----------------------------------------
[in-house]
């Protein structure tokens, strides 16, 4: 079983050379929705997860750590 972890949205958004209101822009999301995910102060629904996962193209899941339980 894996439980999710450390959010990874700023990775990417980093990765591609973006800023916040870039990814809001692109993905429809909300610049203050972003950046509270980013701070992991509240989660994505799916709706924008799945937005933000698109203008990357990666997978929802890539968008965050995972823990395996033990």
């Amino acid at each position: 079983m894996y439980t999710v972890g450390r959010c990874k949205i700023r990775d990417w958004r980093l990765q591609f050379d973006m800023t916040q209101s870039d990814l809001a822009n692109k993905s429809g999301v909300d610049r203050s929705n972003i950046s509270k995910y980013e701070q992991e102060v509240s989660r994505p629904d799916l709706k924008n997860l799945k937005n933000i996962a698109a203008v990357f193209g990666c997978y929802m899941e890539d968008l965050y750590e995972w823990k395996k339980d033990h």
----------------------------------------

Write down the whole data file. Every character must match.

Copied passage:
[in-house]
């Protein structure tokens, strides 16, 4: 079983050379929705997860750590 972890949205958004209101822009999301995910102060629904996962193209899941339980 894996439980999710450390959010990874700023990775990417980093990765591609973006800023916040870039990814809001692109993905429809909300610049203050972003950046509270980013701070992991509240989660994505799916709706924008799945937005933000698109203008990357990666997978929802890539968008965050995972823990395996033990």
């Amino acid at each position: 079983m894996y439980t999710v972890g450390r959010c990874k949205i700023r990775d990417w958004r980093l990765q591609f050379d973006m800023t916040q209101s870039d990814l809001a822009n692109k993905s429809g999301v909300d610049r203050s929705n972003i950046s509270k995910y980013e701070q992991e102060v509240s989660r994505p629904d799916l709706k924008n997860l799945k937005n933000i996962a698109a203008v990357f193209g990666c997978y929802m899941e890539d968008l965050y750590e995972w823990k395996k339980d033990h």